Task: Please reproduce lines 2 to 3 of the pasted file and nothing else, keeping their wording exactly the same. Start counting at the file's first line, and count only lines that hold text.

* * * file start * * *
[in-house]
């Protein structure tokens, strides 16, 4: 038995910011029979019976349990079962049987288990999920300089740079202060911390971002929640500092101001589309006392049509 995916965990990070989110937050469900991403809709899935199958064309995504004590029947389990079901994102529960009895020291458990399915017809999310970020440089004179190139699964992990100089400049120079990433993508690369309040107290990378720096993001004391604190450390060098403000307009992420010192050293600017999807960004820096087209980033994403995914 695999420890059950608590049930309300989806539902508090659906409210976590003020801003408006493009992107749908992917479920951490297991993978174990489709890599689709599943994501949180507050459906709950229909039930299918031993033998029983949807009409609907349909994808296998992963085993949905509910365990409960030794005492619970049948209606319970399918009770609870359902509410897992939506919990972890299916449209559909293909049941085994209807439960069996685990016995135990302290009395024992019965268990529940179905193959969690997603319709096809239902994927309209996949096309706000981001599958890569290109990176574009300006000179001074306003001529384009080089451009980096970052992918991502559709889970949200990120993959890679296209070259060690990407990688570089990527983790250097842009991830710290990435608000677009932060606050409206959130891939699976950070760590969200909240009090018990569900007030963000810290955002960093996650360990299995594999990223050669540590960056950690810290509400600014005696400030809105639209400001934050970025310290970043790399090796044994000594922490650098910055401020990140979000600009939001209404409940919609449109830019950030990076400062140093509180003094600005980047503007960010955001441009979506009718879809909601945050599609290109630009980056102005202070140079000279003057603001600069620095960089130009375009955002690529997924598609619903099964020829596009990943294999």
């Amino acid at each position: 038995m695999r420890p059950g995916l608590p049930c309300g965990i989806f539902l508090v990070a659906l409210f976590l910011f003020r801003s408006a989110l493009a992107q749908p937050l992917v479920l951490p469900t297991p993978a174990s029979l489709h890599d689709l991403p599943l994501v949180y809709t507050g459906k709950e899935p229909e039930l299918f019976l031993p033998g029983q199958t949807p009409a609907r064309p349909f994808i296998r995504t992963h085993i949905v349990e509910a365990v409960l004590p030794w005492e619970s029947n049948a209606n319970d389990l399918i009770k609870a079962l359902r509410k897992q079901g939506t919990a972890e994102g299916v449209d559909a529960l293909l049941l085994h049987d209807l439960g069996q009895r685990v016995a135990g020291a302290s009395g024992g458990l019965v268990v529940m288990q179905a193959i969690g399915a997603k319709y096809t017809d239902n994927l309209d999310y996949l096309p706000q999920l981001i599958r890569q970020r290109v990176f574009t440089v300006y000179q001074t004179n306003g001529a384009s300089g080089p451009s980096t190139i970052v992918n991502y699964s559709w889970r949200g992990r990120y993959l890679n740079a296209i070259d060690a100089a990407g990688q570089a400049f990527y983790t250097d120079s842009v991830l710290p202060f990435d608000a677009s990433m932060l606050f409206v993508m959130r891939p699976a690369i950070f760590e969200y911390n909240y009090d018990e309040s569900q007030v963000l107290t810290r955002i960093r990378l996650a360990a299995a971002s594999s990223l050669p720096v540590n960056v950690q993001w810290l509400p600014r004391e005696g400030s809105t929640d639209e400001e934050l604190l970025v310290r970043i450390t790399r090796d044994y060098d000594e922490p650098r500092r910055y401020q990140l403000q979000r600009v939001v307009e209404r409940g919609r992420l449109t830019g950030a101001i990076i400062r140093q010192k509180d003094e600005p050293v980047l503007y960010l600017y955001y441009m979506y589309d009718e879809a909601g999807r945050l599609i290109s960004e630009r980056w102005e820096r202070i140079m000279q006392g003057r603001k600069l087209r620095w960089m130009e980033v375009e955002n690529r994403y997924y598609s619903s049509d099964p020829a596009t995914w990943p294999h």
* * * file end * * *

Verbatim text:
């Protein structure tokens, strides 16, 4: 038995910011029979019976349990079962049987288990999920300089740079202060911390971002929640500092101001589309006392049509 995916965990990070989110937050469900991403809709899935199958064309995504004590029947389990079901994102529960009895020291458990399915017809999310970020440089004179190139699964992990100089400049120079990433993508690369309040107290990378720096993001004391604190450390060098403000307009992420010192050293600017999807960004820096087209980033994403995914 695999420890059950608590049930309300989806539902508090659906409210976590003020801003408006493009992107749908992917479920951490297991993978174990489709890599689709599943994501949180507050459906709950229909039930299918031993033998029983949807009409609907349909994808296998992963085993949905509910365990409960030794005492619970049948209606319970399918009770609870359902509410897992939506919990972890299916449209559909293909049941085994209807439960069996685990016995135990302290009395024992019965268990529940179905193959969690997603319709096809239902994927309209996949096309706000981001599958890569290109990176574009300006000179001074306003001529384009080089451009980096970052992918991502559709889970949200990120993959890679296209070259060690990407990688570089990527983790250097842009991830710290990435608000677009932060606050409206959130891939699976950070760590969200909240009090018990569900007030963000810290955002960093996650360990299995594999990223050669540590960056950690810290509400600014005696400030809105639209400001934050970025310290970043790399090796044994000594922490650098910055401020990140979000600009939001209404409940919609449109830019950030990076400062140093509180003094600005980047503007960010955001441009979506009718879809909601945050599609290109630009980056102005202070140079000279003057603001600069620095960089130009375009955002690529997924598609619903099964020829596009990943294999």
């Amino acid at each position: 038995m695999r420890p059950g995916l608590p049930c309300g965990i989806f539902l508090v990070a659906l409210f976590l910011f003020r801003s408006a989110l493009a992107q749908p937050l992917v479920l951490p469900t297991p993978a174990s029979l489709h890599d689709l991403p599943l994501v949180y809709t507050g459906k709950e899935p229909e039930l299918f019976l031993p033998g029983q199958t949807p009409a609907r064309p349909f994808i296998r995504t992963h085993i949905v349990e509910a365990v409960l004590p030794w005492e619970s029947n049948a209606n319970d389990l399918i009770k609870a079962l359902r509410k897992q079901g939506t919990a972890e994102g299916v449209d559909a529960l293909l049941l085994h049987d209807l439960g069996q009895r685990v016995a135990g020291a302290s009395g024992g458990l019965v268990v529940m288990q179905a193959i969690g399915a997603k319709y096809t017809d239902n994927l309209d999310y996949l096309p706000q999920l981001i599958r890569q970020r290109v990176f574009t440089v300006y000179q001074t004179n306003g001529a384009s300089g080089p451009s980096t190139i970052v992918n991502y699964s559709w889970r949200g992990r990120y993959l890679n740079a296209i070259d060690a100089a990407g990688q570089a400049f990527y983790t250097d120079s842009v991830l710290p202060f990435d608000a677009s990433m932060l606050f409206v993508m959130r891939p699976a690369i950070f760590e969200y911390n909240y009090d018990e309040s569900q007030v963000l107290t810290r955002i960093r990378l996650a360990a299995a971002s594999s990223l050669p720096v540590n960056v950690q993001w810290l509400p600014r004391e005696g400030s809105t929640d639209e400001e934050l604190l970025v310290r970043i450390t790399r090796d044994y060098d000594e922490p650098r500092r910055y401020q990140l403000q979000r600009v939001v307009e209404r409940g919609r992420l449109t830019g950030a101001i990076i400062r140093q010192k509180d003094e600005p050293v980047l503007y960010l600017y955001y441009m979506y589309d009718e879809a909601g999807r945050l599609i290109s960004e630009r980056w102005e820096r202070i140079m000279q006392g003057r603001k600069l087209r620095w960089m130009e980033v375009e955002n690529r994403y997924y598609s619903s049509d099964p020829a596009t995914w990943p294999h």